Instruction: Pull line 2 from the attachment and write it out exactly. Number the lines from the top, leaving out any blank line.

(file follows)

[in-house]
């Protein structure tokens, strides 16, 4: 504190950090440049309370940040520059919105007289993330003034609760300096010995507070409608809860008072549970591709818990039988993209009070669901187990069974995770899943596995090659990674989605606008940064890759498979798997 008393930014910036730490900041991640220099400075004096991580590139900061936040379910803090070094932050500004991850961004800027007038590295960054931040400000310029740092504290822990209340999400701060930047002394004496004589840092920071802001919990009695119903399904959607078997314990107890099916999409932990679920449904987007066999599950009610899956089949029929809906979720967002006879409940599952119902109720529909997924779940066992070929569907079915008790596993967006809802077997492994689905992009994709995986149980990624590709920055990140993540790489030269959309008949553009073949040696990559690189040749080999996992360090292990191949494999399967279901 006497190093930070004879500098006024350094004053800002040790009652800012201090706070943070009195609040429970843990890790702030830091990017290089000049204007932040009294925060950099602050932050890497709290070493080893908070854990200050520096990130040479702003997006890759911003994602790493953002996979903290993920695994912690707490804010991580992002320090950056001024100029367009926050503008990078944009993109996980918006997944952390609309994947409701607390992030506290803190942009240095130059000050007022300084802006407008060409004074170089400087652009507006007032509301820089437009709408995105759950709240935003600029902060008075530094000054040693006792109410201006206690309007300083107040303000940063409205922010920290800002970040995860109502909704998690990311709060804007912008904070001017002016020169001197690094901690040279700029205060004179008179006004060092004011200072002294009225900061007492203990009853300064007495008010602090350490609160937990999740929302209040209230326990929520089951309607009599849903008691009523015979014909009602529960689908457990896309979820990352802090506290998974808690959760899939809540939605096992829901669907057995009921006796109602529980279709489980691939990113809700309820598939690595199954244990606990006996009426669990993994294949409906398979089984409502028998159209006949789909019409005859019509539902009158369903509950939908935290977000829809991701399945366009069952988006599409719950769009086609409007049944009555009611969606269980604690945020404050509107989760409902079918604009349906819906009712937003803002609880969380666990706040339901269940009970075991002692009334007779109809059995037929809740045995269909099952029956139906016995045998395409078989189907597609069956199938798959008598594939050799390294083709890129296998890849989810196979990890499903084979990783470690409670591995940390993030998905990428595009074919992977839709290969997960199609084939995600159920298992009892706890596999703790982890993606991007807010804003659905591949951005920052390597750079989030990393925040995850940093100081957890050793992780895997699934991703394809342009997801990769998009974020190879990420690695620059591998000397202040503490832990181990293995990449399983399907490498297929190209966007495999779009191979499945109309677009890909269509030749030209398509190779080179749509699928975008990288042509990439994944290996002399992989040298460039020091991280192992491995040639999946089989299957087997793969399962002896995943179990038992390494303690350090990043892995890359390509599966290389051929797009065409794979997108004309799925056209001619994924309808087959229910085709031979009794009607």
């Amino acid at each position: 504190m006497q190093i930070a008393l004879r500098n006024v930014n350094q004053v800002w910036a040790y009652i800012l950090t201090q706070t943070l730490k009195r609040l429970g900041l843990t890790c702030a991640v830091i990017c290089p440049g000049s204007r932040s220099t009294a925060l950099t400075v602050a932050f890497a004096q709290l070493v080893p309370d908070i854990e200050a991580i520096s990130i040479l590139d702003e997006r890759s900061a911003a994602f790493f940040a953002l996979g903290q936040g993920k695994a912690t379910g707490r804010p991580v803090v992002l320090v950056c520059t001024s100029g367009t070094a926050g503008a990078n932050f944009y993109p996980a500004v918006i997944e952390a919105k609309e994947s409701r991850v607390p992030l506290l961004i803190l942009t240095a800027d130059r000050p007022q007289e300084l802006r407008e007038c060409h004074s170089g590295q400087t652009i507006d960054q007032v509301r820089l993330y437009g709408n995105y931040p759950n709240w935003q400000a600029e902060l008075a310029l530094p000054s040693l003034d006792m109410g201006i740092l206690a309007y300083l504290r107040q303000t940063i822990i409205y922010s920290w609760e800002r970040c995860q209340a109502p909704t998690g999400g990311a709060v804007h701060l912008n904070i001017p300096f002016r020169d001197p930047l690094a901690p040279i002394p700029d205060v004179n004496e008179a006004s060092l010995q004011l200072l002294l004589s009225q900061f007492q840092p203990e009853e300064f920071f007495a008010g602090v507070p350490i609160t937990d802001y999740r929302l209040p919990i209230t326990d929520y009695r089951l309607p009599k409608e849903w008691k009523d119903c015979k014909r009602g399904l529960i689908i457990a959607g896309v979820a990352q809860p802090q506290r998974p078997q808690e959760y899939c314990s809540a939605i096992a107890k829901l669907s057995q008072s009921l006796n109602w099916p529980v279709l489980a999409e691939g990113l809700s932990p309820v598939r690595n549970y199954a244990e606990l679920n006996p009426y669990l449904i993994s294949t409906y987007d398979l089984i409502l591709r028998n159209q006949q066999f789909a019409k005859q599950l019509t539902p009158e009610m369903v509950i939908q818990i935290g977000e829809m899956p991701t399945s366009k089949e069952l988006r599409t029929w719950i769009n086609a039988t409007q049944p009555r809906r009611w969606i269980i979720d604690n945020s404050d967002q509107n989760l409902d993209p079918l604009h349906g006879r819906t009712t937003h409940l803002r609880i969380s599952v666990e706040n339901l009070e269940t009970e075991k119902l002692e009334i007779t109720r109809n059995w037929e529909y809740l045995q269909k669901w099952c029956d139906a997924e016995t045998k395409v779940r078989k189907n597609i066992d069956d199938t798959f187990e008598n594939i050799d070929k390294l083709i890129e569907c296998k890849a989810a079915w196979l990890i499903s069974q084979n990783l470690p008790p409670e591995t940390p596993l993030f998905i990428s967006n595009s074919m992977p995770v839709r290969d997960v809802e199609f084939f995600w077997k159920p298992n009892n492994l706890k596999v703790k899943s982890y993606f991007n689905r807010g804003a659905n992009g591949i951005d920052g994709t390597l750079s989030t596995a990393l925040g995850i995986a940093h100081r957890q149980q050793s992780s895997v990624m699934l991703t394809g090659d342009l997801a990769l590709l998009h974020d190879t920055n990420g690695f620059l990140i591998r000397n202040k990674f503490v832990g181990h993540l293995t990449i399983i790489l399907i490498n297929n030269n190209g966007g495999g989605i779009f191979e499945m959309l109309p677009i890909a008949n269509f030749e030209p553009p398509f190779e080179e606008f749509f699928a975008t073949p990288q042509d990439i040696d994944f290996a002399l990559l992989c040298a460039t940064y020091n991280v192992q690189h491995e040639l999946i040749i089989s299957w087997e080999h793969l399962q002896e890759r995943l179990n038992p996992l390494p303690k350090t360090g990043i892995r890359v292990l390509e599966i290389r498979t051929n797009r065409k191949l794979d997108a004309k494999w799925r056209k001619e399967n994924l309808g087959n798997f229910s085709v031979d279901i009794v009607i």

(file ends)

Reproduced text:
């Protein structure tokens, strides 16, 4: 504190950090440049309370940040520059919105007289993330003034609760300096010995507070409608809860008072549970591709818990039988993209009070669901187990069974995770899943596995090659990674989605606008940064890759498979798997 008393930014910036730490900041991640220099400075004096991580590139900061936040379910803090070094932050500004991850961004800027007038590295960054931040400000310029740092504290822990209340999400701060930047002394004496004589840092920071802001919990009695119903399904959607078997314990107890099916999409932990679920449904987007066999599950009610899956089949029929809906979720967002006879409940599952119902109720529909997924779940066992070929569907079915008790596993967006809802077997492994689905992009994709995986149980990624590709920055990140993540790489030269959309008949553009073949040696990559690189040749080999996992360090292990191949494999399967279901 006497190093930070004879500098006024350094004053800002040790009652800012201090706070943070009195609040429970843990890790702030830091990017290089000049204007932040009294925060950099602050932050890497709290070493080893908070854990200050520096990130040479702003997006890759911003994602790493953002996979903290993920695994912690707490804010991580992002320090950056001024100029367009926050503008990078944009993109996980918006997944952390609309994947409701607390992030506290803190942009240095130059000050007022300084802006407008060409004074170089400087652009507006007032509301820089437009709408995105759950709240935003600029902060008075530094000054040693006792109410201006206690309007300083107040303000940063409205922010920290800002970040995860109502909704998690990311709060804007912008904070001017002016020169001197690094901690040279700029205060004179008179006004060092004011200072002294009225900061007492203990009853300064007495008010602090350490609160937990999740929302209040209230326990929520089951309607009599849903008691009523015979014909009602529960689908457990896309979820990352802090506290998974808690959760899939809540939605096992829901669907057995009921006796109602529980279709489980691939990113809700309820598939690595199954244990606990006996009426669990993994294949409906398979089984409502028998159209006949789909019409005859019509539902009158369903509950939908935290977000829809991701399945366009069952988006599409719950769009086609409007049944009555009611969606269980604690945020404050509107989760409902079918604009349906819906009712937003803002609880969380666990706040339901269940009970075991002692009334007779109809059995037929809740045995269909099952029956139906016995045998395409078989189907597609069956199938798959008598594939050799390294083709890129296998890849989810196979990890499903084979990783470690409670591995940390993030998905990428595009074919992977839709290969997960199609084939995600159920298992009892706890596999703790982890993606991007807010804003659905591949951005920052390597750079989030990393925040995850940093100081957890050793992780895997699934991703394809342009997801990769998009974020190879990420690695620059591998000397202040503490832990181990293995990449399983399907490498297929190209966007495999779009191979499945109309677009890909269509030749030209398509190779080179749509699928975008990288042509990439994944290996002399992989040298460039020091991280192992491995040639999946089989299957087997793969399962002896995943179990038992390494303690350090990043892995890359390509599966290389051929797009065409794979997108004309799925056209001619994924309808087959229910085709031979009794009607």